Corporate takeover or not, Brooklyn’s fashion scene is thriving

As we celebrate our Spring Fashion issue, set in the trendsetting borough, we take quick a look at the stylish Kings County landscape

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Bobby Hicks and Keiko Lynn

Bobby Hicks and Keiko Lynn Photograph: Mark Iantosca


This year, we set our annual Spring Fashion issue in Brooklyn. Anyone who's been to the borough knows a hip vibe has been permeating since before InStyle declared it the future of New York fashion last month. The statement was referring to Alexander Wang's groundbreaking show at the Brooklyn Navy Yard—but there's more to it than a high-powered designer bringing Fashion Week to the other side of the East River.

The borough has built up its style cred, thanks to thrift stores full of gems and indie boutiques with a unique, recognizable aesthetic (Bird, In God We Trust, etc.). And even though Williamsburg gets most of the credit, Brooklyn's style goes beyond Bedford Avenue. Walk around Bushwick or Park Slope on a warm Saturday afternoon, and you'll inevitably encounter a blogger shooting street style or a local designer taking photos for a new look book.

But Kings County's under-the-radar shopping scene is changing as big chains catch on. Urban Outfitters is preparing to open a multi-level market in Williamsburg, and Rag & Bone just signed a lease for a Cobble Hill storefront, joining other major shops in the 'hood such as Barneys New York, Sephora and Intermix. Welcome to the future. "It makes things convenient for me," Park Slope style blogger Keiko Lynn (pictured, right) said, responding to Rag & Bone's future opening. "But selfishly, I want Brooklyn to stay small. I don’t want to the boutiques and mom-and-pop stores going anywhere."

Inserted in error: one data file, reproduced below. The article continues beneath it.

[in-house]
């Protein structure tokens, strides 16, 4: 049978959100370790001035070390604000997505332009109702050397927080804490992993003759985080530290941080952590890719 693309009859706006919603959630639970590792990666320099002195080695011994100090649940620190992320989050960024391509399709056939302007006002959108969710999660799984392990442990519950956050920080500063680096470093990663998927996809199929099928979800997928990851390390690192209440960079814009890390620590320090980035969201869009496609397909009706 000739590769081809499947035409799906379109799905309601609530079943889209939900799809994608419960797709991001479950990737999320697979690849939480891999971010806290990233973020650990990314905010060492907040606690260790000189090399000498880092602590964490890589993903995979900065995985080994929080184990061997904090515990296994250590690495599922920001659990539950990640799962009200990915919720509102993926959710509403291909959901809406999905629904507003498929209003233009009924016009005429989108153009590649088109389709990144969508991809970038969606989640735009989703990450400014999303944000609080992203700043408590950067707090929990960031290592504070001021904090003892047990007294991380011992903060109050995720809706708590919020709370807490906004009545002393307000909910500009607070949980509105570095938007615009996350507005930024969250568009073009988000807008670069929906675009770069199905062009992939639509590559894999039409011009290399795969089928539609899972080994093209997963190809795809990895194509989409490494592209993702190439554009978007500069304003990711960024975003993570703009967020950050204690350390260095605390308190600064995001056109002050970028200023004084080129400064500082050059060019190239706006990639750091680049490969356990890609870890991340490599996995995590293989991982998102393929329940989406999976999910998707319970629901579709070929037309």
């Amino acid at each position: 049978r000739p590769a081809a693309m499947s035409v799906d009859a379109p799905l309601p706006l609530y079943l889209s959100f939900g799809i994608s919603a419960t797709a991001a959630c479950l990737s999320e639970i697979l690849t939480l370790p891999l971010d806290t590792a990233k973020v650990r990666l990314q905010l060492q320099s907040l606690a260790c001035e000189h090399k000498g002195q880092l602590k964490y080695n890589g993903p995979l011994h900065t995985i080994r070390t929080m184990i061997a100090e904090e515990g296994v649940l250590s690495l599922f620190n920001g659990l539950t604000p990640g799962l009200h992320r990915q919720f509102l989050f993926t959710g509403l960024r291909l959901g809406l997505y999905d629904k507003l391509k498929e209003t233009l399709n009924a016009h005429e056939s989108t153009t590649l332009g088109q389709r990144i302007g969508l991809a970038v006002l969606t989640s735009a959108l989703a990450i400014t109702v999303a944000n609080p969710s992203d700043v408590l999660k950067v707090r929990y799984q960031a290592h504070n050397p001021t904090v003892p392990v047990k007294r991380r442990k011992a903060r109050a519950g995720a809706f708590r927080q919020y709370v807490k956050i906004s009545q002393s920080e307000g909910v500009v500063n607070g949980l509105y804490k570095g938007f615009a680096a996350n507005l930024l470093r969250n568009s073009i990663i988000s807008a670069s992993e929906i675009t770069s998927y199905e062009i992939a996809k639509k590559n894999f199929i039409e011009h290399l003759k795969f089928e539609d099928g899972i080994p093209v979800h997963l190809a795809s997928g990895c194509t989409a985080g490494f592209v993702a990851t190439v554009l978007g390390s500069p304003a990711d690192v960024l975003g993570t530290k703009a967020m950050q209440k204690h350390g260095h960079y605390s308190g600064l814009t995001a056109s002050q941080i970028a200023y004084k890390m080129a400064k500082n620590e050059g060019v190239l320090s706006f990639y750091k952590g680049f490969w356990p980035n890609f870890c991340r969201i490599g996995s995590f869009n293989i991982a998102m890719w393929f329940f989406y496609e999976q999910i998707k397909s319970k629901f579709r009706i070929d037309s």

Brooklyn's days of being small are over, but even as the shopping scene evolves, indie shops aren't going anywhere. For every store that shutters (R.I.P. Dalaga), a bunch more open; see Budin, Home of the Brave and People of 2Morrow in Greenpoint alone. And existing ones find new homes to keep up with rising rents, like Beacon's Closet, which recently moved a few blocks from Williamsburg to Greenpoint.

There's room for everyone, and events like last week's Brooklyn Fashion Week—where Kings County designers showed their collections over the course of four days—give us hope that local talent isn't losing the spotlight in the midst of the borough's corporate takeover. What else does the future of Brooklyn's fashion scene entail? The conversation continues with a handful of the borough's style bloggers in our Spring Fashion issue, out this week.


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Editor: Marley Lynch (@marleyasinbob)

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